Sometimes the things we write about peter out. Sometimes more developments happen, but they don’t warrant an entirely new article. In other cases, something unexpected or counterintuitive is noteworthy in its continuance. Hence, the Updates post.
Click to jump to United’s carbon emissions pledge to corporate clients, Upside’s launch, proliferating Basic Economy airfares, PayForTrip’s pause, the federal government’s Real ID implementation, a check on startups and shutdowns of ARC mobile tech and SGTP.
With Older Planes But Cleaner Fuel, United Promises Lower Emissions Than AA, Delta
United has been making a big deal about its commitment to the environment. It also sought to nullify any advantage rival Delta was getting through a performance guarantee by establishing a matching program. At the beginning of this year it tied the two together. Now, in addition to committing to on-time performance and completion rates that are no worse than both American’s and Delta’s, United also now is pledging better baggage handling than at least one and a smaller carbon footprint than both.
The airline describes the environmental component of its guarantee as an industry first. It’s calculating carbon emissions per available seat mile for 2017, for both mainline and regional operations. United said the data used is “reported and independently verified in each competitor’s Carbon Disclosure Project response or Corporate Responsibility Report.”
For 2015, United said its carbon dioxide equivalent per million ASMs was 152.8, American’s was 156.4 and Delta’s was 161.3. If United slips behind either this year, it will pay eligible corporate accounts based on their carbon footprint (tracked by ticket designator code and/or tour code).
At an average age of 13.9 years at year-end 2016, United’s mainline fleet is older than AA’s (expected to be 9.8 years by the end of this year, according to officials) but younger than Delta’s (16.9 years, according to its website). Older planes generally are less fuel-efficient and therefore burn more fuel. United, though, said it used lower-carbon emitting biofuels on more than 39,000 flights through 2016 while AA and Delta used it on none. United also said it’s contracted to buy 15 million gallons of biofuel compared to zero for AA and Delta.
Meanwhile, Delta last month said its on-time performance metric for the operational guarantee now is based on A0 measurements (the percentage of flights landing exactly on time or early) rather than A14 (landing within 15 minutes of the scheduled time). United’s program has used A0 since it launched.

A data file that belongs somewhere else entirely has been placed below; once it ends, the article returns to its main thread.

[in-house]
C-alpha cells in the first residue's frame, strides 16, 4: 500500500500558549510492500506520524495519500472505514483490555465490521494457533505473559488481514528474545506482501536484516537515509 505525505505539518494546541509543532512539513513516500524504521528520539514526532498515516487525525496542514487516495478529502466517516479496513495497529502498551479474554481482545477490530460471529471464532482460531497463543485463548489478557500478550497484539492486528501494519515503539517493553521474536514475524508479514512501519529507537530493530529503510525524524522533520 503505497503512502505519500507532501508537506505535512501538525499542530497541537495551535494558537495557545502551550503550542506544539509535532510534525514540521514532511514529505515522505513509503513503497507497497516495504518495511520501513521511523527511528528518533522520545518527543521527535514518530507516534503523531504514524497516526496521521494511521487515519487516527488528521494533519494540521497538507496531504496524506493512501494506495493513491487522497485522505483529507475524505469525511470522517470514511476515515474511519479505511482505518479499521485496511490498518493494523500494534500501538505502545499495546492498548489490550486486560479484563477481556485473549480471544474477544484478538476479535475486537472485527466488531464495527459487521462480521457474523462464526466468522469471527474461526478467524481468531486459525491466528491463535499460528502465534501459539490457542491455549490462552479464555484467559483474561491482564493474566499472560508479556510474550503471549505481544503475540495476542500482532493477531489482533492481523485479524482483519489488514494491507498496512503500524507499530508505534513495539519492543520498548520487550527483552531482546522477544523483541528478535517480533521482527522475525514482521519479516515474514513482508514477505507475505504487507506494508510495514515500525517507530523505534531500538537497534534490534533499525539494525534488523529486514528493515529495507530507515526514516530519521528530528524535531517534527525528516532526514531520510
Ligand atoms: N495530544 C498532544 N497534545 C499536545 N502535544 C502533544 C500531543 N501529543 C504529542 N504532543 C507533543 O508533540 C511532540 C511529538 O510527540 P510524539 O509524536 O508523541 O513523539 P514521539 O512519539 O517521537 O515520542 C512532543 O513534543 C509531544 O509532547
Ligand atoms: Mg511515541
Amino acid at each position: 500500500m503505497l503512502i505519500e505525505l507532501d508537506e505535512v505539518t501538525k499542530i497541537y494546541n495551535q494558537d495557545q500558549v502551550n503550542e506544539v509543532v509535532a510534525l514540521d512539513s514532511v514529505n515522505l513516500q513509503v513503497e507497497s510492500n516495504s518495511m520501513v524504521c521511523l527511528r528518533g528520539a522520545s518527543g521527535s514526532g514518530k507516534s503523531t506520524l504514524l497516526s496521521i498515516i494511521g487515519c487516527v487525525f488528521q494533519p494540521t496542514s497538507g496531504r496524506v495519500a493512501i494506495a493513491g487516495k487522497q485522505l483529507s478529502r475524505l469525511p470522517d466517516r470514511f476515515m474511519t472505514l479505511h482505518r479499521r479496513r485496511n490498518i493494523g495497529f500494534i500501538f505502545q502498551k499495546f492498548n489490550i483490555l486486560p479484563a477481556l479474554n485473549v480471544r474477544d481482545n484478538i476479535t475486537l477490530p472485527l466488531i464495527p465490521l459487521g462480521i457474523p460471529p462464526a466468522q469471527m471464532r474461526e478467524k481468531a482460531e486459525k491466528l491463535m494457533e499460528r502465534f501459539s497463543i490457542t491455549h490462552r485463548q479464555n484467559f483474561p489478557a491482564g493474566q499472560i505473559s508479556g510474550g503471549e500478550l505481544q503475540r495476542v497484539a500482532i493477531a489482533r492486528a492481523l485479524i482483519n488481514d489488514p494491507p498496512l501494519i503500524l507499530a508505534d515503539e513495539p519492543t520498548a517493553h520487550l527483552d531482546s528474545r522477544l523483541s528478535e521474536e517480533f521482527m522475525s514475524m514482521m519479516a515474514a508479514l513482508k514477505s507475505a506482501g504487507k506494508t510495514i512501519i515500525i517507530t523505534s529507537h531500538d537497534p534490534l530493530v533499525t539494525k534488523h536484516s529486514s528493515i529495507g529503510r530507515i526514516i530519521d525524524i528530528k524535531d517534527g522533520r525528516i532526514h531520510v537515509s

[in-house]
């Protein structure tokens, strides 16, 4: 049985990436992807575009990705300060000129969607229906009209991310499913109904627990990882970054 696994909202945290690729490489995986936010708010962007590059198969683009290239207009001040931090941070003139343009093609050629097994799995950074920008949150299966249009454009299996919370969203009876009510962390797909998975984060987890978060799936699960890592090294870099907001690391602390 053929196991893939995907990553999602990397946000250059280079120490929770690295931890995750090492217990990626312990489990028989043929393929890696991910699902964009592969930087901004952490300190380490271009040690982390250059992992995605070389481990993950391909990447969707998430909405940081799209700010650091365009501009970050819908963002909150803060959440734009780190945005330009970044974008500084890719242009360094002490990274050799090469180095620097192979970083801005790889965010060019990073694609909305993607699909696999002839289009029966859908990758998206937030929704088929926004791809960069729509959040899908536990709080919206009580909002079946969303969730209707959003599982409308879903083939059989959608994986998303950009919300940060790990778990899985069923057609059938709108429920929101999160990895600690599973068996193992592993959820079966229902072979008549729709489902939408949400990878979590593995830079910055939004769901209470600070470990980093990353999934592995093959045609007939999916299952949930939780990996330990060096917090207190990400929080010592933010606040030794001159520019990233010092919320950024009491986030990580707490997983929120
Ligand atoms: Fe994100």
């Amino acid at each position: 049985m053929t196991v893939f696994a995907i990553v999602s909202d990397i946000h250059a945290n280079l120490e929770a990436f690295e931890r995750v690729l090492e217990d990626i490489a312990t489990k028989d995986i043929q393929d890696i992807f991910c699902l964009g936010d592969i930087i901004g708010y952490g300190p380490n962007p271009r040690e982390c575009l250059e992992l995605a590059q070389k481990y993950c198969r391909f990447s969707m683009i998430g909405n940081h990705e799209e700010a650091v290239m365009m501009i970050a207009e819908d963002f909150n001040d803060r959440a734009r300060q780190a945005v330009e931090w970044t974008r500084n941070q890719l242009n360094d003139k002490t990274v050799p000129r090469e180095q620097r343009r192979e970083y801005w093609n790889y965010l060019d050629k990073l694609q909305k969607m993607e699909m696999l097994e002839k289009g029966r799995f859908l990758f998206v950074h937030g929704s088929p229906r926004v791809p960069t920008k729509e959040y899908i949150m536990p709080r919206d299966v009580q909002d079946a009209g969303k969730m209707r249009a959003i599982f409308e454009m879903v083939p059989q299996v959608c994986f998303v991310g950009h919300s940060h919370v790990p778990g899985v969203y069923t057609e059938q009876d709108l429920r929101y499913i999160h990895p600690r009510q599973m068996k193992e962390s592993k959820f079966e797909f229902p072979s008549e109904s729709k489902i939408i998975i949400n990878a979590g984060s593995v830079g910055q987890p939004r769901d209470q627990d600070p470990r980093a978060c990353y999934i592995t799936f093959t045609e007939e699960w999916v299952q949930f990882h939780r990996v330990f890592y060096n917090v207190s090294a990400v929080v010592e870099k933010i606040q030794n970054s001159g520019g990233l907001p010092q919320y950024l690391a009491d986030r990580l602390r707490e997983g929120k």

A Delta press official added that the airline has been “working with a couple of accounts” on carbon emissions measurements.”
Jay Walker’s new service for unmanaged business travelers officially launched last month. Upside’s approach is opaque packages for air and hotel that are cheaper than buying them separately. He said the service now has sufficient inventory: 1,200 hotels and “almost every major airline in the world.”
It hasn’t been entirely clear how the nine TMCs listed on Upside’s site are involved with the service. Walker said language on the site suggesting TMCs would bring Upside to existing managed travel clients is “probably a little outdated.” They’re not providing agents to help with Upside customer service, he said, but rather simply advising on “systems, processes, procedures — that kind of thing.”
So what’s in it for them? “To be part of the ecosystem,” Walker said. “It makes sense to keep any new inventions as close as you can to your business.” He’s also perfectly happy to let TMCs use Upside on behalf of any interested clients.
Next steps could include adding car rental and other ground transportation, dining and entertainment.
“There is no question there will be smart ways to integrate all kinds of innovations and value-added services into our packages,” Walker said. “There are better ways to understand your opportunities while traveling. We are ultimately wide open to be a platform to integrate all kinds of other elements. We just have our hands full for the next few months.”
Walker is aiming to achieve a $1 billion run rate “very quickly.” Using direct-to-consumer advertising, he said it probably will take about six months to determine appetite among the target audience — some 25 million or so business travelers who work at small companies. “What percent of the market will buy their air and hotel together?” Walked asked. “If the answer is 5 percent, that’s a multibillion-dollar business. if the answer is 1 percent, that’s a problem. If the answer is 30 percent, then you have $50 billion in sales.”
AA, United Focusing On Distribution As They Prep Basic Economy
As expected, American Airlines last month followed Delta and United in adding a Basic Economy fare type. It goes on sale Feb. 21 in select markets. Like those of its rivals, AA’s new bottom-level, nonrefundable product is meant to provide more choices for customers and a defense against no-frills competitors. United will start selling its version of Basic Economy later this quarter (first in Minneapolis).
Regarding such fares already for sale (Delta’s), travel management pros have raised concerns about deficiencies in disclosing restrictions to travelers using corporate self-booking tools. Some block Basic Economy from showing in those tools.